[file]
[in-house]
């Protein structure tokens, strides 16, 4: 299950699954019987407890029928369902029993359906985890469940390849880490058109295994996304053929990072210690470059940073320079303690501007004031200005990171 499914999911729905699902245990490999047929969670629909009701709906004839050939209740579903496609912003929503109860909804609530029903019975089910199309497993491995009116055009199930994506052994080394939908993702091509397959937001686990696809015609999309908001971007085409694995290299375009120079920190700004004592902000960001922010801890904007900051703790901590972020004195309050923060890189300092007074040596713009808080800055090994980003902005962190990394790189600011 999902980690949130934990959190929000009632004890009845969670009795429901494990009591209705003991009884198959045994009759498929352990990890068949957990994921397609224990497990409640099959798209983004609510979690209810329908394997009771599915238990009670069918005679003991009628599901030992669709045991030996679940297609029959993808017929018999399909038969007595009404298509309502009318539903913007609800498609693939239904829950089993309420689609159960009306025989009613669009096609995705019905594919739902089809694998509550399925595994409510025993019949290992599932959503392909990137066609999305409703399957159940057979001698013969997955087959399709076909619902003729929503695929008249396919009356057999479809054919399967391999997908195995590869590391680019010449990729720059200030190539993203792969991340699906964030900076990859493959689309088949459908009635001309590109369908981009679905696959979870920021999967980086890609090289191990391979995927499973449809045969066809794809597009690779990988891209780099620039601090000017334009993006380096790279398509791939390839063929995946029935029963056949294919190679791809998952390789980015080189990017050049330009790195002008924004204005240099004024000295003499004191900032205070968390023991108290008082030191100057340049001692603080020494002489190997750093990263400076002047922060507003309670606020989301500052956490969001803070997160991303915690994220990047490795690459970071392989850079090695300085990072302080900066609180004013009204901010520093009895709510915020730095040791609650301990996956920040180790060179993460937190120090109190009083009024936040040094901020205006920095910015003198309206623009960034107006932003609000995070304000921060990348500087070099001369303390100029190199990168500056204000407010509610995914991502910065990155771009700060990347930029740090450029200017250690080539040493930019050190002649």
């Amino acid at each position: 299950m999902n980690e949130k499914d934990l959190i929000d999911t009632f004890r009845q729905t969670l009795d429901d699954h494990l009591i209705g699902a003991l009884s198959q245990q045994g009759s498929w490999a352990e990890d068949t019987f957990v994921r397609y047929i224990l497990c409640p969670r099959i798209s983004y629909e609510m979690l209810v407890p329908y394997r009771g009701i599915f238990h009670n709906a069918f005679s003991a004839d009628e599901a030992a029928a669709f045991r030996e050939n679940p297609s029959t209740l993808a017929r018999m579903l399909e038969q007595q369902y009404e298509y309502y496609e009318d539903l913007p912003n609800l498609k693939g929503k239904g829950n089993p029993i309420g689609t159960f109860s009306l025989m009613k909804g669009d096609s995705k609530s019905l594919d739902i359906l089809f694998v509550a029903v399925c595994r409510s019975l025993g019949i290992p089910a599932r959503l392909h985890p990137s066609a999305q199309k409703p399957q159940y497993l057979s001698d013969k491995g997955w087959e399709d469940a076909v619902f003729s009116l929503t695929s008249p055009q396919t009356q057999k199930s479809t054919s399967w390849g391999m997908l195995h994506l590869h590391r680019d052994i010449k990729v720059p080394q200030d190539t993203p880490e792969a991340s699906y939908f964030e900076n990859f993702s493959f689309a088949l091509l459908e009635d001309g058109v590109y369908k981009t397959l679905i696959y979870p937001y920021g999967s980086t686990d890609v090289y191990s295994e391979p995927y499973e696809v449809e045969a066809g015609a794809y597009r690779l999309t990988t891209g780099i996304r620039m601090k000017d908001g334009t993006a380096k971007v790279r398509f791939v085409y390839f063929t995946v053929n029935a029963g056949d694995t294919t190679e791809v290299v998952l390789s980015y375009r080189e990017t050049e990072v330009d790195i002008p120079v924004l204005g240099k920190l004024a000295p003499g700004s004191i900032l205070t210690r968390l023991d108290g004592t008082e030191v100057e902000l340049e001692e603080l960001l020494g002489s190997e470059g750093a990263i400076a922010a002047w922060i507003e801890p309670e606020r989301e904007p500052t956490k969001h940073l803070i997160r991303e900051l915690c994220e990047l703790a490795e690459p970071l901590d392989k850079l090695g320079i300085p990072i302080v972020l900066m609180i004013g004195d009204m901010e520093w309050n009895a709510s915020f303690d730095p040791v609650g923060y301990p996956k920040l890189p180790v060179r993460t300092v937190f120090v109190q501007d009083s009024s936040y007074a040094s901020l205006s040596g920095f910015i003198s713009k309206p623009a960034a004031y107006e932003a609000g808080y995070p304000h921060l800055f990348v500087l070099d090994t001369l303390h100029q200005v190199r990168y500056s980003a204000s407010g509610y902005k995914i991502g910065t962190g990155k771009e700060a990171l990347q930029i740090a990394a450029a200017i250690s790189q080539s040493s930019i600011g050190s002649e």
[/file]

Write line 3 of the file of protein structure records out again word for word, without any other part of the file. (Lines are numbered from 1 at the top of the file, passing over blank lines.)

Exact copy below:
């Amino acid at each position: 299950m999902n980690e949130k499914d934990l959190i929000d999911t009632f004890r009845q729905t969670l009795d429901d699954h494990l009591i209705g699902a003991l009884s198959q245990q045994g009759s498929w490999a352990e990890d068949t019987f957990v994921r397609y047929i224990l497990c409640p969670r099959i798209s983004y629909e609510m979690l209810v407890p329908y394997r009771g009701i599915f238990h009670n709906a069918f005679s003991a004839d009628e599901a030992a029928a669709f045991r030996e050939n679940p297609s029959t209740l993808a017929r018999m579903l399909e038969q007595q369902y009404e298509y309502y496609e009318d539903l913007p912003n609800l498609k693939g929503k239904g829950n089993p029993i309420g689609t159960f109860s009306l025989m009613k909804g669009d096609s995705k609530s019905l594919d739902i359906l089809f694998v509550a029903v399925c595994r409510s019975l025993g019949i290992p089910a599932r959503l392909h985890p990137s066609a999305q199309k409703p399957q159940y497993l057979s001698d013969k491995g997955w087959e399709d469940a076909v619902f003729s009116l929503t695929s008249p055009q396919t009356q057999k199930s479809t054919s399967w390849g391999m997908l195995h994506l590869h590391r680019d052994i010449k990729v720059p080394q200030d190539t993203p880490e792969a991340s699906y939908f964030e900076n990859f993702s493959f689309a088949l091509l459908e009635d001309g058109v590109y369908k981009t397959l679905i696959y979870p937001y920021g999967s980086t686990d890609v090289y191990s295994e391979p995927y499973e696809v449809e045969a066809g015609a794809y597009r690779l999309t990988t891209g780099i996304r620039m601090k000017d908001g334009t993006a380096k971007v790279r398509f791939v085409y390839f063929t995946v053929n029935a029963g056949d694995t294919t190679e791809v290299v998952l390789s980015y375009r080189e990017t050049e990072v330009d790195i002008p120079v924004l204005g240099k920190l004024a000295p003499g700004s004191i900032l205070t210690r968390l023991d108290g004592t008082e030191v100057e902000l340049e001692e603080l960001l020494g002489s190997e470059g750093a990263i400076a922010a002047w922060i507003e801890p309670e606020r989301e904007p500052t956490k969001h940073l803070i997160r991303e900051l915690c994220e990047l703790a490795e690459p970071l901590d392989k850079l090695g320079i300085p990072i302080v972020l900066m609180i004013g004195d009204m901010e520093w309050n009895a709510s915020f303690d730095p040791v609650g923060y301990p996956k920040l890189p180790v060179r993460t300092v937190f120090v109190q501007d009083s009024s936040y007074a040094s901020l205006s040596g920095f910015i003198s713009k309206p623009a960034a004031y107006e932003a609000g808080y995070p304000h921060l800055f990348v500087l070099d090994t001369l303390h100029q200005v190199r990168y500056s980003a204000s407010g509610y902005k995914i991502g910065t962190g990155k771009e700060a990171l990347q930029i740090a990394a450029a200017i250690s790189q080539s040493s930019i600011g050190s002649e």